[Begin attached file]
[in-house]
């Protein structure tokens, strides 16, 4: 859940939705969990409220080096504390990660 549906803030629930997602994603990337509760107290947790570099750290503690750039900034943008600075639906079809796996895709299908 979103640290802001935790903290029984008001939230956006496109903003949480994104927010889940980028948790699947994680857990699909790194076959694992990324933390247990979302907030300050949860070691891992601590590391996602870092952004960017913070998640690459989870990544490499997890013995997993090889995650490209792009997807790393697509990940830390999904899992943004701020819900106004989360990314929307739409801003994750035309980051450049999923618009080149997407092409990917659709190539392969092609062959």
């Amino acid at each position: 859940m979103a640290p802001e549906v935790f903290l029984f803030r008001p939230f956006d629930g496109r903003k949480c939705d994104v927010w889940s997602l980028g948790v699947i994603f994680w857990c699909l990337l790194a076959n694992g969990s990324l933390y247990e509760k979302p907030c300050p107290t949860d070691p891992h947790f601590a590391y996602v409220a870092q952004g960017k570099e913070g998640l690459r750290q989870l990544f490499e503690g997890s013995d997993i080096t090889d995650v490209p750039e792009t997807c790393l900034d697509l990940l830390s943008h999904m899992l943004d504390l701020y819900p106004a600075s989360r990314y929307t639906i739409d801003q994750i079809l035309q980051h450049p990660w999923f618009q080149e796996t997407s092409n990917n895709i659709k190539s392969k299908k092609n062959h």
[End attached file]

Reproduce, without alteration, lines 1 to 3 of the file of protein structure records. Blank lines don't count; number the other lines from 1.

[in-house]
């Protein structure tokens, strides 16, 4: 859940939705969990409220080096504390990660 549906803030629930997602994603990337509760107290947790570099750290503690750039900034943008600075639906079809796996895709299908 979103640290802001935790903290029984008001939230956006496109903003949480994104927010889940980028948790699947994680857990699909790194076959694992990324933390247990979302907030300050949860070691891992601590590391996602870092952004960017913070998640690459989870990544490499997890013995997993090889995650490209792009997807790393697509990940830390999904899992943004701020819900106004989360990314929307739409801003994750035309980051450049999923618009080149997407092409990917659709190539392969092609062959």
């Amino acid at each position: 859940m979103a640290p802001e549906v935790f903290l029984f803030r008001p939230f956006d629930g496109r903003k949480c939705d994104v927010w889940s997602l980028g948790v699947i994603f994680w857990c699909l990337l790194a076959n694992g969990s990324l933390y247990e509760k979302p907030c300050p107290t949860d070691p891992h947790f601590a590391y996602v409220a870092q952004g960017k570099e913070g998640l690459r750290q989870l990544f490499e503690g997890s013995d997993i080096t090889d995650v490209p750039e792009t997807c790393l900034d697509l990940l830390s943008h999904m899992l943004d504390l701020y819900p106004a600075s989360r990314y929307t639906i739409d801003q994750i079809l035309q980051h450049p990660w999923f618009q080149e796996t997407s092409n990917n895709i659709k190539s392969k299908k092609n062959h």